America's red-hot housing market is starting to cool as. Home prices in April rose 20.4% from a year ago, according to the latest S&P CoreLogic Case-Shiller Index, down slightly from an increase of 20.6% the previous month.
Abbey Omodunbi, senior economist for PNC Financial Services, attributed the dip to rising borrowing costs, fading consumer confidence and growing economic uncertainty as the Federal Reserve raises its benchmark.
In another sign the housing sector may have crested, sales of newly built homes and mortgage applications are also tumbling. Homeowners nationwide are starting to lower their asking price as demand softens, Redfin reported last month. The average rate for a 30-year fixed mortgage today is 5.81%, according to Freddie Mac, up from 3.1% at the beginning of the year.
"For buyers and sellers, the road ahead will require more flexibility in pricing, brushing up on negotiation skills and acknowledging that market conditions today are different than even six months ago," George Ratiu, senior economist at Realtor.com said in a blog post.
A slowdown in home prices will come as welcome news for prospective buyers. Yet while the competition for properties is easing slightly as rising mortgage costs and high-prices homes chase away some would-be homebuyers, house hunters still face a tough market.
"The slowdown in house price growth is to be expected given the rapid worsening in affordability, caused by surging mortgage interest rates," Matthew Pointon, senior property economist at Capital Economics, said in a report. "Indeed, with the 30-year rate recently touching 6%, affordability is now worse than at the peak of the mid-2000s housing boom."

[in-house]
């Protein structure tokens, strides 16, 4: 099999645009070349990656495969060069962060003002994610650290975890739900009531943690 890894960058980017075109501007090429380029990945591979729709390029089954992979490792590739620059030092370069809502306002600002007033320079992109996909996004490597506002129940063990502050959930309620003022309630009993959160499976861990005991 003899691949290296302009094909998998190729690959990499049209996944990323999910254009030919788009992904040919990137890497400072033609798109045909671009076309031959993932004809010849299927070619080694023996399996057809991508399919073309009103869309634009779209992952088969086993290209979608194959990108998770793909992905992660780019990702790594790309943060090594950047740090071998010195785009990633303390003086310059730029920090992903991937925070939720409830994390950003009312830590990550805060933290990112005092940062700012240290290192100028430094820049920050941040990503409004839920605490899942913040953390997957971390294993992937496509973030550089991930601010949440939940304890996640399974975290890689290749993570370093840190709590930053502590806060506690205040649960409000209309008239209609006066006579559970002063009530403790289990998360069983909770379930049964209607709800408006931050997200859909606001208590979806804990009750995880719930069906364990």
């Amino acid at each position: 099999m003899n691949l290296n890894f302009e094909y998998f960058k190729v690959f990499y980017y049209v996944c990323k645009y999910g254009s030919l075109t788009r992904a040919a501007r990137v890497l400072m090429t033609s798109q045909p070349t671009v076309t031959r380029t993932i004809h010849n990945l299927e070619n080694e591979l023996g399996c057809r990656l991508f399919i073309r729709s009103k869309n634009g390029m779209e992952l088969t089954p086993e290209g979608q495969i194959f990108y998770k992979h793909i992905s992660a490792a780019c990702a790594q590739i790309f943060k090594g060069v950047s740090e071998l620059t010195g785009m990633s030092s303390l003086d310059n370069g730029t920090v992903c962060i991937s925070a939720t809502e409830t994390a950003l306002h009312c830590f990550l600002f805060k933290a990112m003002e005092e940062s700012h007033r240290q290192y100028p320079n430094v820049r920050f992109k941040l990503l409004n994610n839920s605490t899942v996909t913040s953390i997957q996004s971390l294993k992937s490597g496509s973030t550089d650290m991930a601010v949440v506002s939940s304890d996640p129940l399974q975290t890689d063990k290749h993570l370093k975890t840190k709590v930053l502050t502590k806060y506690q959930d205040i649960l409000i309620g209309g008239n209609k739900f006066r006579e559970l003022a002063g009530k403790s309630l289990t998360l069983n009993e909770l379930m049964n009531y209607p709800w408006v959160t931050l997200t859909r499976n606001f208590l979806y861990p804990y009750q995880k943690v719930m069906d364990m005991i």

Home prices have continued climbing this year, largely because housing demand has outstripped supply after construction companies cut back on building new homes during the.
Across the U.S., homes in Tampa and Miami in Florida and Phoenix, Arizona posted the highest year-over-year price increases, according to Case-Shiller, with Tampa seeing a gain of 35.8%, followed by Miami at 33.3% and Phoenix at 31.3%.
Home prices are still growing "at a double-digit pace, showing little sign of substantial easing," Rubeela Farooqi, chief U.S. economist at High Frequency Economics, said in a report.
By contrast, mid-sized cities like Pittsburgh, Pennsylvania; Minneapolis, Minnesota; Cincinnati, Ohio; Kansas City, Missouri; and Buffalo, New York feature some of the most affordable housing prices in the nation,.
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